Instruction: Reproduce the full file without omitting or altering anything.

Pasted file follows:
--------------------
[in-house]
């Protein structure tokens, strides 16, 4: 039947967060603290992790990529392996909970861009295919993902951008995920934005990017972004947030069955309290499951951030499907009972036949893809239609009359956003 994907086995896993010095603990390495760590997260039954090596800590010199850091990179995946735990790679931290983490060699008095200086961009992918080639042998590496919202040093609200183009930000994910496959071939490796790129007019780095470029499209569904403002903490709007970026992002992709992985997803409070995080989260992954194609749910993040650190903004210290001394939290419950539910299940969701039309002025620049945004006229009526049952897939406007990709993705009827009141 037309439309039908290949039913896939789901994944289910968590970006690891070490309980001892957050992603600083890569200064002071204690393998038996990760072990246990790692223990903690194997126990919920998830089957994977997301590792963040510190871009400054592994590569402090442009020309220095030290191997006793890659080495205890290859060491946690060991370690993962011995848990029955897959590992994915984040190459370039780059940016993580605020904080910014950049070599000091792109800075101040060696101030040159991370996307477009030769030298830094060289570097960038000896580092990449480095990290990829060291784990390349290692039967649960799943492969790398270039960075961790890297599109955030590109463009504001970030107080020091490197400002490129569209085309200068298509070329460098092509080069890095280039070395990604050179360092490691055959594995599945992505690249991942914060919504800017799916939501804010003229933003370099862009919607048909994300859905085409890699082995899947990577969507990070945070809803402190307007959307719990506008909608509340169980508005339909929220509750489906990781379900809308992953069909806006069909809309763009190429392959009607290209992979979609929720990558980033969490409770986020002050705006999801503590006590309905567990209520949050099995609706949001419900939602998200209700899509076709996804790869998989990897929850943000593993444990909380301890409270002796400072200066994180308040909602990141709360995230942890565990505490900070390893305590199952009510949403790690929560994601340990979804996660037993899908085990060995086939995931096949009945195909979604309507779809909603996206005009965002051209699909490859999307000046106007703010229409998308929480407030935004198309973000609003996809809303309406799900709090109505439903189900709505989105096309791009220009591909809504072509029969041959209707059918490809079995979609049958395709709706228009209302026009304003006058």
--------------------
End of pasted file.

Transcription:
[in-house]
């Protein structure tokens, strides 16, 4: 039947967060603290992790990529392996909970861009295919993902951008995920934005990017972004947030069955309290499951951030499907009972036949893809239609009359956003 994907086995896993010095603990390495760590997260039954090596800590010199850091990179995946735990790679931290983490060699008095200086961009992918080639042998590496919202040093609200183009930000994910496959071939490796790129007019780095470029499209569904403002903490709007970026992002992709992985997803409070995080989260992954194609749910993040650190903004210290001394939290419950539910299940969701039309002025620049945004006229009526049952897939406007990709993705009827009141 037309439309039908290949039913896939789901994944289910968590970006690891070490309980001892957050992603600083890569200064002071204690393998038996990760072990246990790692223990903690194997126990919920998830089957994977997301590792963040510190871009400054592994590569402090442009020309220095030290191997006793890659080495205890290859060491946690060991370690993962011995848990029955897959590992994915984040190459370039780059940016993580605020904080910014950049070599000091792109800075101040060696101030040159991370996307477009030769030298830094060289570097960038000896580092990449480095990290990829060291784990390349290692039967649960799943492969790398270039960075961790890297599109955030590109463009504001970030107080020091490197400002490129569209085309200068298509070329460098092509080069890095280039070395990604050179360092490691055959594995599945992505690249991942914060919504800017799916939501804010003229933003370099862009919607048909994300859905085409890699082995899947990577969507990070945070809803402190307007959307719990506008909608509340169980508005339909929220509750489906990781379900809308992953069909806006069909809309763009190429392959009607290209992979979609929720990558980033969490409770986020002050705006999801503590006590309905567990209520949050099995609706949001419900939602998200209700899509076709996804790869998989990897929850943000593993444990909380301890409270002796400072200066994180308040909602990141709360995230942890565990505490900070390893305590199952009510949403790690929560994601340990979804996660037993899908085990060995086939995931096949009945195909979604309507779809909603996206005009965002051209699909490859999307000046106007703010229409998308929480407030935004198309973000609003996809809303309406799900709090109505439903189900709505989105096309791009220009591909809504072509029969041959209707059918490809079995979609049958395709709706228009209302026009304003006058």